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Josh Felton
Colorado College
Organismal Biology and Ecology
Posted 11-21-22

Twitter: @Joshfelton12 
Instagram: @botany.baller

Josh Felton

My undergraduate honors thesis was a comparative study on the reproductive biology of two species of Bromeliaceae (the pineapple family). I began the study during the first years of the COVID-19 pandemic, which was a major help in maintaining my sanity and protecting my mental health at the beginning of these stressful times. The focal species, Vriesea rafaelii and Billbergia brasiliensis are both epiphytes capable of selfing and outcrossing, each producing a showy inflorescence seemingly adapted for different pollinators and seed dispersers. We wanted to investigate how the different pollination syndromes and fruit types influenced reproductive effort (the proportion of biomass invested by a plant towards structures for sexual reproduction compared to vegetative structures) and if outcrossed flowers invested more biomass into the maturing fruit and yielded higher seed mass than selfed flowers. We hypothesized that individuals would invest more energy into flowers that were cross-pollinated, thus maintaining genetic variation, and reducing the effects of inbreeding depression.

I spent 31 weeks in our greenhouse meticulously documenting variation and performing flower crosses. We found that both species were indeed self-compatible, but with differences in reproductive allocation to fruits. Billbergia brasiliensis outcrossed fruits were heavier while Vriesea rafaelii outcrossed and selfed fruits were not different statistically. Vriesea rafaelii individuals allocated more biomass towards the inflorescence structure (scape and bracts) compared to vegetative mass than Billbergia brasiliensis. This may be due to the difference in scape form (V. rafaelii was erect while B. brasiliensis was pendant) but closer exploration into the morphology is needed.

Both species are endemic to the Brazilian Atlantic Forest, a global hotspot of biodiversity (particularly for bromeliads) that has been severely diminished and fragmented. I recently submitted a manuscript of my results to a journal to be accessible to conservationists. During the same session at BOTANY where I presented these results, I heard a talk on breeding system distributions in angiosperms and am now eager to learn more about the evolution of breeding systems. Next year I plan to begin a doctoral program where I hope my research will be based on breeding systems in Bromeliaceae.

Josh Felton

How Josh got interested in the botanical sciences:
An environmental science class in high school had a profound effect on me wanting to study the natural sciences. The class was the first time my senses were supercharged about science which occurred while I was in the field assessing stream quality and identifying macroinvertebrates. The sound of the bubbling creek and lush greenery around me sent me into a state of flow that I would later experience again when I took my first field botany course. The joy I had learning in the class led me to think that I was going to major in environmental science during my undergraduate studies.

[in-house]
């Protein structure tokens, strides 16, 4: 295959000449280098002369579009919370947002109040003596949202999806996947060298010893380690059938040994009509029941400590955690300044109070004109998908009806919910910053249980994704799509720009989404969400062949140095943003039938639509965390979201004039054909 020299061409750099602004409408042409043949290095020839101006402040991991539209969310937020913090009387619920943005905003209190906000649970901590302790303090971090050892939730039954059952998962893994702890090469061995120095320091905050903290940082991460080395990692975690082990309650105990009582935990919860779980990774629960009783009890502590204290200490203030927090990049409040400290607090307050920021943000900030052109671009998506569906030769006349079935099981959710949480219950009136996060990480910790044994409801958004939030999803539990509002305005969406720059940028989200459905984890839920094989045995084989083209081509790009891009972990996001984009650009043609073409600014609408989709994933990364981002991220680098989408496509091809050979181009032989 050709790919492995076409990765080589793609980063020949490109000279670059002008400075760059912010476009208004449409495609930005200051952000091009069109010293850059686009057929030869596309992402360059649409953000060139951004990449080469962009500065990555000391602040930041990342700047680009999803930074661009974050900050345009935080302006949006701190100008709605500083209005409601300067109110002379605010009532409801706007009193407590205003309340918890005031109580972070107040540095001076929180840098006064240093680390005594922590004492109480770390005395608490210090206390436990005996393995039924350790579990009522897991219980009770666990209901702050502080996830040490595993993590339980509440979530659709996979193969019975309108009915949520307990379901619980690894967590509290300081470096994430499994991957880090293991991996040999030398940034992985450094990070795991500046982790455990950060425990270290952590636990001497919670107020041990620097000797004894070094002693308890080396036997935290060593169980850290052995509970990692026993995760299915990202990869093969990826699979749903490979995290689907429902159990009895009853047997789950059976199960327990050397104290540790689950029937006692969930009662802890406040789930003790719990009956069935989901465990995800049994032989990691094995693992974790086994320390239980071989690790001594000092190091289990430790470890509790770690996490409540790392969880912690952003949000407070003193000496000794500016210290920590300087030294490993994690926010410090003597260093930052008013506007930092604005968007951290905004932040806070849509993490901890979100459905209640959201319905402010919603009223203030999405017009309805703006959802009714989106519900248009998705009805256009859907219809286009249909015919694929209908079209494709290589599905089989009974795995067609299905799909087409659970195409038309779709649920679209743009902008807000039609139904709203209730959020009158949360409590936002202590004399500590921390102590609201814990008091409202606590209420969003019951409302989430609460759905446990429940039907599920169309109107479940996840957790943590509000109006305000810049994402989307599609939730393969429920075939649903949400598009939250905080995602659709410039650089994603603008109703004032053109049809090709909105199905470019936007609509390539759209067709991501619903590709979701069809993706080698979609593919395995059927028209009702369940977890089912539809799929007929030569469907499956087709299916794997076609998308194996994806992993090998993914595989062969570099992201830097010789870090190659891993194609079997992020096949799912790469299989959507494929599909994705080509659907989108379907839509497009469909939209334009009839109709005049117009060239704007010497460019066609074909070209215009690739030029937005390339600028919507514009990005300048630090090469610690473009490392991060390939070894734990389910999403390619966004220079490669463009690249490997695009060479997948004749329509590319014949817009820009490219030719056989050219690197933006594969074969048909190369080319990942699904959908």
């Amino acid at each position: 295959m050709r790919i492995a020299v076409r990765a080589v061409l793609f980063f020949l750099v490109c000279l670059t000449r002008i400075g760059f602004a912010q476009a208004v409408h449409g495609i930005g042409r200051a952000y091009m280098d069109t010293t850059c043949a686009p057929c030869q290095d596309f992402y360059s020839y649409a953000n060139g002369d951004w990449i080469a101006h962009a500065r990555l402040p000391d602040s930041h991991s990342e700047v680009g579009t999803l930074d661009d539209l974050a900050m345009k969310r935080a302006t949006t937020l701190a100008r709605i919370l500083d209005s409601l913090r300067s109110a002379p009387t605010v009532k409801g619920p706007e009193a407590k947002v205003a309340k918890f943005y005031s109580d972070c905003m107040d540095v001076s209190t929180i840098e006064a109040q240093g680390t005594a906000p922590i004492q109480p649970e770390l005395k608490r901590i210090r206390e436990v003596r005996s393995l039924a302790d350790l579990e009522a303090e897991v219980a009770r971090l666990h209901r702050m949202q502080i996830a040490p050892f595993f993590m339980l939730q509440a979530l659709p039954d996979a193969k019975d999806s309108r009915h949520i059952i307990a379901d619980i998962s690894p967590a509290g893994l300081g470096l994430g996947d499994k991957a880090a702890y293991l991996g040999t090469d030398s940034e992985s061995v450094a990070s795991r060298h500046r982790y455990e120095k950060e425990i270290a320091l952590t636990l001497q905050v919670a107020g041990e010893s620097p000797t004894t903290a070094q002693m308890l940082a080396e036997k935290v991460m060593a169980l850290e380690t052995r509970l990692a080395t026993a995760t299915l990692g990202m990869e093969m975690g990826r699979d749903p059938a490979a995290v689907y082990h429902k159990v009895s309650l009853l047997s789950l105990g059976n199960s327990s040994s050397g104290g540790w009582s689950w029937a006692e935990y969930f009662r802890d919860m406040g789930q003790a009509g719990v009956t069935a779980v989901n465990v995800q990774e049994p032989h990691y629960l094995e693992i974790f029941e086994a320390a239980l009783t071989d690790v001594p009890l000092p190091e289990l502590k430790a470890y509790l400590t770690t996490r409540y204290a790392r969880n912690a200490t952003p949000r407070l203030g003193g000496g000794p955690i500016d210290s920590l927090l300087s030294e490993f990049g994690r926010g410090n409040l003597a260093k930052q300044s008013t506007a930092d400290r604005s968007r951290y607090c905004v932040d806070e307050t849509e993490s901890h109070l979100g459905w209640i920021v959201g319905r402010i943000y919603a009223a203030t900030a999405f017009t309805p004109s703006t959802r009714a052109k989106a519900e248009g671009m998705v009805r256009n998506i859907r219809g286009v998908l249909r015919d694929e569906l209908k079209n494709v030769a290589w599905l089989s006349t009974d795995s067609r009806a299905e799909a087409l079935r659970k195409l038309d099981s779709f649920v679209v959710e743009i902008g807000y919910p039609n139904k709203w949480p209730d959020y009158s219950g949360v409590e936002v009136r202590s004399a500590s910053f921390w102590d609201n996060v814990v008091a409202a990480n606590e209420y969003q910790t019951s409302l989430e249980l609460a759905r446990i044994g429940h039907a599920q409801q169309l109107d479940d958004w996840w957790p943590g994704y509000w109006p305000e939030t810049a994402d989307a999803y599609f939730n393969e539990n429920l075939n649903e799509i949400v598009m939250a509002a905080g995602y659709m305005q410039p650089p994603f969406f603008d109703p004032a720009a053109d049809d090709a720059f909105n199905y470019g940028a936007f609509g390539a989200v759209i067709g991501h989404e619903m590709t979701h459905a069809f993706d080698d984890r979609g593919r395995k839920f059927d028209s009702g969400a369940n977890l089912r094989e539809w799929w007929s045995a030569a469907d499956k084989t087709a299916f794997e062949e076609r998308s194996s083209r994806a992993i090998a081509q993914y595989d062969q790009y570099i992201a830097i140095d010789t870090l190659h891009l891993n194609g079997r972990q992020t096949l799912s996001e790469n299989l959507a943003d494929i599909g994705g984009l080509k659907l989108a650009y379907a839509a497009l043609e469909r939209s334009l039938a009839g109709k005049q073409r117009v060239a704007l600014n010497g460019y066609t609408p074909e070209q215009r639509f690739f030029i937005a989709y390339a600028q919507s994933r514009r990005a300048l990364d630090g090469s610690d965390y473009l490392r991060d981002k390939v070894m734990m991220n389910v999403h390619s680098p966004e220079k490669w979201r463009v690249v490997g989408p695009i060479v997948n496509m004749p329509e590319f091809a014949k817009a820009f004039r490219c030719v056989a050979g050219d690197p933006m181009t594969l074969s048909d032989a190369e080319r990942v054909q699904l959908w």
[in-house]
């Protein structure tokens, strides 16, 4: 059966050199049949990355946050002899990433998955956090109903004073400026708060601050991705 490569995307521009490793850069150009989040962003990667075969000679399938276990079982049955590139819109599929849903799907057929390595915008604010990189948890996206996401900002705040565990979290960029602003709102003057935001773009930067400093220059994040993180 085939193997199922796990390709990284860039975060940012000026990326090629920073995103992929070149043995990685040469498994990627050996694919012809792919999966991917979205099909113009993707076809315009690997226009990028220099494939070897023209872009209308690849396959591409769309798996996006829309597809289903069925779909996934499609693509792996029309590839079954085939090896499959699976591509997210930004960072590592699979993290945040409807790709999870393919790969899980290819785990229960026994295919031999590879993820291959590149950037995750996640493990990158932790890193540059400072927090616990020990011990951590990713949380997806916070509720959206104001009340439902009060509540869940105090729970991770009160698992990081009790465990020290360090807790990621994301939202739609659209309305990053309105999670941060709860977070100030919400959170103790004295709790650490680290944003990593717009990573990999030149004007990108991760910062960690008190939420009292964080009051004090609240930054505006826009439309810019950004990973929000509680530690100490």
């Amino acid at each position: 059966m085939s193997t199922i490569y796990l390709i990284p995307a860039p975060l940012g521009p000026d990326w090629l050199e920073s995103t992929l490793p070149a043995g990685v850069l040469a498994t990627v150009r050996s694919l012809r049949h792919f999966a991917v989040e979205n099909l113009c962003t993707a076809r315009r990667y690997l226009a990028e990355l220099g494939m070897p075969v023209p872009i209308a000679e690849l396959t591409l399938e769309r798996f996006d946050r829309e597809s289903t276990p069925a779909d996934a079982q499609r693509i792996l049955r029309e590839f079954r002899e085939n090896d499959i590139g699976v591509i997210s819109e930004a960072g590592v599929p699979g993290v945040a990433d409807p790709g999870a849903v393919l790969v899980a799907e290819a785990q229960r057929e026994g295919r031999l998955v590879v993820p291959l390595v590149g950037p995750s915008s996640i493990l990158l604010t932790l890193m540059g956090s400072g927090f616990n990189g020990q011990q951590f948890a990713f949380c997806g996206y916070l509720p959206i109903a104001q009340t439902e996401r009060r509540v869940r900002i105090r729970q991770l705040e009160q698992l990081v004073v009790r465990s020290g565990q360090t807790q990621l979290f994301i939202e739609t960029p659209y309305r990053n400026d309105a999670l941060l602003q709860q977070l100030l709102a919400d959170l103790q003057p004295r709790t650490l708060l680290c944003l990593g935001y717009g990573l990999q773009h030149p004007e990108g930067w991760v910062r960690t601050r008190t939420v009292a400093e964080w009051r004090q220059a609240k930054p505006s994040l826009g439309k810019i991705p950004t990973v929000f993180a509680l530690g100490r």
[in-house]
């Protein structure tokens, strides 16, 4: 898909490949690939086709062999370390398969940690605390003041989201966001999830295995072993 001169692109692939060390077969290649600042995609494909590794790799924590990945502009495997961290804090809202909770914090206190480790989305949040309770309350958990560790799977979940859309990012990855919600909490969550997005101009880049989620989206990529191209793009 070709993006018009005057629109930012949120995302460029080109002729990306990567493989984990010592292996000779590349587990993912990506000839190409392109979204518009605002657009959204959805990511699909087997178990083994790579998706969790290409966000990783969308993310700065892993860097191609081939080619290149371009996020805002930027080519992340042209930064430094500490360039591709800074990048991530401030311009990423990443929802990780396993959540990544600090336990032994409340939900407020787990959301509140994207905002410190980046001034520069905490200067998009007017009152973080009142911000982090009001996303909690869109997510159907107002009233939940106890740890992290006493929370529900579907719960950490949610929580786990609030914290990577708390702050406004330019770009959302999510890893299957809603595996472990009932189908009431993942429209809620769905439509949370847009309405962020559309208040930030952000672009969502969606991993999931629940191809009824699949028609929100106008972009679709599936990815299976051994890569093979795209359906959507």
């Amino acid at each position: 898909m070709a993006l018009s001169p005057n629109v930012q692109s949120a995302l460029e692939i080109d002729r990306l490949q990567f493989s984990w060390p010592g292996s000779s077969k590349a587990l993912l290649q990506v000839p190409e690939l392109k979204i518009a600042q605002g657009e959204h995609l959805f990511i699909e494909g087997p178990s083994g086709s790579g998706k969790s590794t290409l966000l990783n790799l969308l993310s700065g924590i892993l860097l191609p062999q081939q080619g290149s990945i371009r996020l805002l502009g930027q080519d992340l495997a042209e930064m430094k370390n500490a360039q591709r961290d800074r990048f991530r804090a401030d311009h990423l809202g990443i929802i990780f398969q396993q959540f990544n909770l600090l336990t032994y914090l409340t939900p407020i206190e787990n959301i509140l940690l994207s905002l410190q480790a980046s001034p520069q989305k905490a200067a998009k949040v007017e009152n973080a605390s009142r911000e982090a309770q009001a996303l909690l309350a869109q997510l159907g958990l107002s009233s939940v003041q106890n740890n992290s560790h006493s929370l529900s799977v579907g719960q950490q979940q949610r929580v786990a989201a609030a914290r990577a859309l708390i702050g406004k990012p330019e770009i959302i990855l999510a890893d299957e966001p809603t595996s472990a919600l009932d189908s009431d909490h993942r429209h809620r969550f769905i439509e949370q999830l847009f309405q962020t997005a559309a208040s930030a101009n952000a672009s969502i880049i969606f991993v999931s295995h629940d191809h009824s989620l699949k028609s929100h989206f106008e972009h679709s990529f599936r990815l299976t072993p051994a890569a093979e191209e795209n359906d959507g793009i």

My journey as an EV major ended abruptly during the second semester of my first year when I took an introductory botany class. I was engrossed in the breadth of botanical nomenclature to describe different morphological structures. This was the defining moment where I knew I wanted to dive as deep as I could into any facet of botany I could learn about. Class after class, I took various plant science courses, eventually finding my first love of botany with plant-pollinator interactions. This occurred in an ecology class taught by Dr. Roxaneh Khorsand, who has focused her work on these interactions in the Arctic. The ecology of the highly variable interactions was mind-boggling to me, and I was drawn to learning more about the mechanisms various plants use to garner the specific services they required and how/if they provided goods to pollinators. In 2020, I began to work with my former undergraduate advisor, now colleague, Dr. Rachel Jabaily. By this time, I was antsy to start conducting research outside of class projects. While working with her on my undergraduate honors thesis, I began to see the feasibility of making a career out of botany.

Josh's advice for those just starting their botanical journey:
While my journey has similarly just begun, looking back at the past couple of years, I would say I would not feel as connected to the botanical community if I was not following so many cool botanists on Twitter. It has been a great space to see what botanists are up to in their personal and work lives. Botanical Twitter has also allowed me to get a sneak peek into what graduate students and postdocs are up to that I would not otherwise get to see coming from a liberal arts institution. I also recommend not being afraid to reach out to anybody whose research is interesting to you. It is often the case that whoever you are reaching out to will be joyous to geek out about plants.

Other Passions:  
I am obsessed with finding new music. It is rare to find me without my headphones in my ear as I am constantly creating new playlists (I have over 1,000 playlists on Spotify…). Some of my favorite artists at the moment are Faye Webster, Big Thief, Mac Demarco, Alvvays, and Isaiah Rashad. Outside of my music endeavors, I love to go thrift shopping, especially at Goodwill Outlets, though the per-pound pricing is dangerous for the closet space I have.

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